Jersey Geology Trail


Quarries can be dangerous places to visit because of potentially loose rock on the faces and great care must be taken. Apart from appropriate boots for walking over loose ground, hard hats should be worn if prolonged study at the bottom of a rock face is planned. No climbing should be done. They can also be very overgrown which makes access difficult, and makes obstructions, uneven ground or pits difficult to see. Permission to examine must always be obtained from the owners where they are obviously private.


Ouaisné quarries, SW Igneous Complex.

Portelet holiday hotel quarry, joints &
weathering features, SW Ign. Complex.


Nevertheless, there are interesting detective trails across and around the island, either by examining the rock outcrops and trying to determine which type was used in a roadside wall, farmhouse, church, castle or sea wall, or by investigating the quarries and checking the stone and masonry in the nearby built landscape. Although many of these structures were built from rock nearby as it was cheaper, many also contain stone from other parts of the island, and even from areas overseas such as Les Écréhous, Les Îles de Chausey, Normandy and southern England. Roofing slate however, came from Wales, Normandy and Brittany.

Every rock type has been quarried in Jersey but all the quarries are now abandoned except for three which are still working; Ronez, Gigoulande (Granite Products) and La Saline all in the Northwest Igneous Complex. Formerly, the stone from the quarries around the island was used for building our Manor houses and their wind and water mills, for our churches and chapels, for the farms and private houses and their boundary walls, for the castles and forts, for harbour quays, jetties and warehouses, for sea walls, promenades, steps and slipways, and for paving and cobbling roads and building dams. Some stone was more attractive and therefore used more widely across the island, while other stone was used more locally (Cox, 1966. pp. 94 - 97).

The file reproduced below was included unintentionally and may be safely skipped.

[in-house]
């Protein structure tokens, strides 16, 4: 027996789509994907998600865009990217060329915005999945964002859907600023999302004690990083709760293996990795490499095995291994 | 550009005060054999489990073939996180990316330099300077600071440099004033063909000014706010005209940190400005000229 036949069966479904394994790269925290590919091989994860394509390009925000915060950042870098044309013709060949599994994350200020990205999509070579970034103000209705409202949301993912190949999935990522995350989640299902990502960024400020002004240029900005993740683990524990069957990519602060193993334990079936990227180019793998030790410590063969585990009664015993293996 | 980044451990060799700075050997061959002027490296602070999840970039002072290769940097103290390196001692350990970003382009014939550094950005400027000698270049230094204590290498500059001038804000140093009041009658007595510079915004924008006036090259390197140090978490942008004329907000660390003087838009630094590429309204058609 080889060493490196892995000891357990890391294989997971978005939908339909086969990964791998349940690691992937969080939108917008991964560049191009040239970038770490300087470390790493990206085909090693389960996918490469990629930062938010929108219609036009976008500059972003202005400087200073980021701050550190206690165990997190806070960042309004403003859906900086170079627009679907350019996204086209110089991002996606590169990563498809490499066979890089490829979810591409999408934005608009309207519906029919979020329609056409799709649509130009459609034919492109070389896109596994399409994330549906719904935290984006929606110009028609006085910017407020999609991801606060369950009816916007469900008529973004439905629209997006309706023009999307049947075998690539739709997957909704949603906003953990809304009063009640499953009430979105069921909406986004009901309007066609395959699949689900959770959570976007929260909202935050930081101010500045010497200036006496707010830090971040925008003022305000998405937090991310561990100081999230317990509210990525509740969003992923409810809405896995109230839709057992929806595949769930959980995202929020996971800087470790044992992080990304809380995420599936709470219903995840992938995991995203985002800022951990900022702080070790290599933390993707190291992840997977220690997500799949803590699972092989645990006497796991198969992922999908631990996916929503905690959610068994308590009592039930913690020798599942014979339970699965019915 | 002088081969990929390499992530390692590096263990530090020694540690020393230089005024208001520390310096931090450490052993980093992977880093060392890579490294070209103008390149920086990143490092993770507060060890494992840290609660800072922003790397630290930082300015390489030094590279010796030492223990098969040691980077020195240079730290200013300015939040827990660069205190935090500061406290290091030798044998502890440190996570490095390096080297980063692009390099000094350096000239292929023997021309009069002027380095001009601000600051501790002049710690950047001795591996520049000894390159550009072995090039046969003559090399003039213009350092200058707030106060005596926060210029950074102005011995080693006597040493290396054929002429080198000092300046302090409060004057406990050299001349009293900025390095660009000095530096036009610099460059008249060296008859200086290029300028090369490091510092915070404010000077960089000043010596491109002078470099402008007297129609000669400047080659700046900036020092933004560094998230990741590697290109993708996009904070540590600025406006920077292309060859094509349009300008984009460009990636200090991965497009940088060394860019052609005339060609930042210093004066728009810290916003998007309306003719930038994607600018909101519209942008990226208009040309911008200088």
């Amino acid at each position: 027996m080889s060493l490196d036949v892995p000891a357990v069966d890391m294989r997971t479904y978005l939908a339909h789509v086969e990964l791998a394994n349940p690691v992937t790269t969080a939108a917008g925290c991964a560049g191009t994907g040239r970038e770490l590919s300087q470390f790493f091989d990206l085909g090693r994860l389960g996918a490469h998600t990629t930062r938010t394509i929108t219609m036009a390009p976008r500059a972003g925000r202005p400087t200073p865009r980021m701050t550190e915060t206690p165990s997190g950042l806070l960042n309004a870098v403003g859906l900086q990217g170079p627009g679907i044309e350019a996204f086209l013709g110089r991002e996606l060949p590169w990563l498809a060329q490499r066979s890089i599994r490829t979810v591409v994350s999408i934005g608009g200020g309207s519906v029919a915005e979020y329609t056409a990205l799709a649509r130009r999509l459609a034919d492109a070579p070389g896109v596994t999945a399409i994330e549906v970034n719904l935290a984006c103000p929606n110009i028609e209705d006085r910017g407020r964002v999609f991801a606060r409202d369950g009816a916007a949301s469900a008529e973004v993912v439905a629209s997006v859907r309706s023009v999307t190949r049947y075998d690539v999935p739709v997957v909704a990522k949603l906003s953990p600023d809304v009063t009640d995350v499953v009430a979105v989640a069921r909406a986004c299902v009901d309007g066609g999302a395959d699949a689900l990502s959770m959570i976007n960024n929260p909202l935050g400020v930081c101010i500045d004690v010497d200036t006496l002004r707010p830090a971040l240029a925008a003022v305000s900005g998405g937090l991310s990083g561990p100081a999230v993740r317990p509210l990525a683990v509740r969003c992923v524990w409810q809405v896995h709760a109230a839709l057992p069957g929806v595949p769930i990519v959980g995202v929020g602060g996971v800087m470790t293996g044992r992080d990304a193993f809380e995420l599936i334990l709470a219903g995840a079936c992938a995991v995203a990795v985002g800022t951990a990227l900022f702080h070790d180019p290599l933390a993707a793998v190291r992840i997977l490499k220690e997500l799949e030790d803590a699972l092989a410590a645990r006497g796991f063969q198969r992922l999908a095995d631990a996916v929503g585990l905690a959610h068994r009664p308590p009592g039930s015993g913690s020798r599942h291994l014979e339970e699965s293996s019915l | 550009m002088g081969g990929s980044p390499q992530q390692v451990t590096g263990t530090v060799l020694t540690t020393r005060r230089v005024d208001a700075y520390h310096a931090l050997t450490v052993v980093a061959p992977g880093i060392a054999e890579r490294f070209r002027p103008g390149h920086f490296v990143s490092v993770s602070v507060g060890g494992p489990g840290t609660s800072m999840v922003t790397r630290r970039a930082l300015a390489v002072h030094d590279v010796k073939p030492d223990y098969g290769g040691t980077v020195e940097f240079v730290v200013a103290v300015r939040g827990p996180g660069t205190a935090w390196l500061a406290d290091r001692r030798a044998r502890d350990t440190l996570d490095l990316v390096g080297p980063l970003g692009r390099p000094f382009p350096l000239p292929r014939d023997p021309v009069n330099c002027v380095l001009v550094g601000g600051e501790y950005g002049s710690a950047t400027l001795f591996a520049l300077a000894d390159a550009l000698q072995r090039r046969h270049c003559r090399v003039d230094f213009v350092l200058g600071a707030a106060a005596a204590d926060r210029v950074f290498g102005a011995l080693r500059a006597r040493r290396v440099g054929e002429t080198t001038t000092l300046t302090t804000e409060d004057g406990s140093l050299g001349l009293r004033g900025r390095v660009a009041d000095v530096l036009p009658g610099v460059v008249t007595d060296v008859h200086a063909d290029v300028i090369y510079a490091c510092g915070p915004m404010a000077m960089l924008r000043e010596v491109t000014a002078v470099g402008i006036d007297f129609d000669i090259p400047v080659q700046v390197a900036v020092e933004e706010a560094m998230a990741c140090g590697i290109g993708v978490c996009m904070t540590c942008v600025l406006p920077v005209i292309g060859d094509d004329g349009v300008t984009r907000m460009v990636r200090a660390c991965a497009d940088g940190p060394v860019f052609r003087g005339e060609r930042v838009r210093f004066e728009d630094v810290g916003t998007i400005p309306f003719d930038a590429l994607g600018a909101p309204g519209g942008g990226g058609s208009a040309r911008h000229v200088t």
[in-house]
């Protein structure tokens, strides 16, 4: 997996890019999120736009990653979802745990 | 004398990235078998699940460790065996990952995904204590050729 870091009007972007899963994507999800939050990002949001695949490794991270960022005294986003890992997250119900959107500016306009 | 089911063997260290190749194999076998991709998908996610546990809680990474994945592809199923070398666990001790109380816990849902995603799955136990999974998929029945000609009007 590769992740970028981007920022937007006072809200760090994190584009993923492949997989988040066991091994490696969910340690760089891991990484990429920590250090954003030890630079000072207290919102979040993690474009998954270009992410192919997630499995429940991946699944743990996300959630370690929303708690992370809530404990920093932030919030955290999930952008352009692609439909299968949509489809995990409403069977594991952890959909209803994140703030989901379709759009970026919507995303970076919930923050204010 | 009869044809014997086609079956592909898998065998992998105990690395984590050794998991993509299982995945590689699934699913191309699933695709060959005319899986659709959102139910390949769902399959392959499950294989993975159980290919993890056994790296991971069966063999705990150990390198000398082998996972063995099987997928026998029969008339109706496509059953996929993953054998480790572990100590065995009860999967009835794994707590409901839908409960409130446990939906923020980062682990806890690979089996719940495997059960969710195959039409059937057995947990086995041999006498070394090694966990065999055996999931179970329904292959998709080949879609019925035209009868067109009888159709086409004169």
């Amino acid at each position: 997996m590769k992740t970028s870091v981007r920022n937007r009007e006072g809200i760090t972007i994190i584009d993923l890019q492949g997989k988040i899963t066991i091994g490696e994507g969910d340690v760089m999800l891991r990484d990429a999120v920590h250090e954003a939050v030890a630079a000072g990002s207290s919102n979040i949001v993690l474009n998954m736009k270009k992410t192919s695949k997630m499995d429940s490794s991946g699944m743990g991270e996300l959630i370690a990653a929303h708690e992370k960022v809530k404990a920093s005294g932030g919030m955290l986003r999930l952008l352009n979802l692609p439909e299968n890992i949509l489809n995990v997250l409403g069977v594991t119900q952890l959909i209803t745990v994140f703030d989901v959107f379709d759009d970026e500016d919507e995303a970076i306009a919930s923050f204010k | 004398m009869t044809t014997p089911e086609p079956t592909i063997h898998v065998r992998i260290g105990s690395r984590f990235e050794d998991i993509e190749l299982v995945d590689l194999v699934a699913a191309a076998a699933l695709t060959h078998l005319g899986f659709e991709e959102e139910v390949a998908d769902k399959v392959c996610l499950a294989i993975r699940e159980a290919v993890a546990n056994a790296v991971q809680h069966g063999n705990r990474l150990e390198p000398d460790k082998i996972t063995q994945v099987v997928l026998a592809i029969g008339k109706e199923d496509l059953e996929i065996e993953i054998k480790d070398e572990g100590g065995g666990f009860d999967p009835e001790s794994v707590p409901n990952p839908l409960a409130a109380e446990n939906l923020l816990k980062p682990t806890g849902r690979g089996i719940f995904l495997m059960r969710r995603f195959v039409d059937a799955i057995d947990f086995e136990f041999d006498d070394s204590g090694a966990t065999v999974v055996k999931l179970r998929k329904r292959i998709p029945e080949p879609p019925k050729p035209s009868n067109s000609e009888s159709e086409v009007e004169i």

Nowadays, of the three working quarries, La Saline provides building and ornamental stone, while the larger ones concentrate on providing aggregate, road metal, concrete blocks, and a clay-granite chip mix called hoggin. Nowadays too, many different types of stone are imported for internal domestic use and for ornamental work such as the facing stone on many buildings in St. Helier. In contrast, it is good to see that much stone is recycled at the quarry adjacent to La Saline, and that many masons work at dressing the stone and using it in building, often using granite as new facing stone, but also using it to repair and restore older properties.

With such striking varieties of pink granite, many of the quarries are in the three main outcrops in the Northwest, Southwest and Southeast Igneous Complexes, but others occur in the shales (Jersey Shale Formation), in the andesites and rhyolites (Jersey Volcanic Group) and even in the conglomerates (Rozel Conglomerate Formation). Quarries are marked on several maps and interesting abandoned ones occur in the granites of each igneous complex.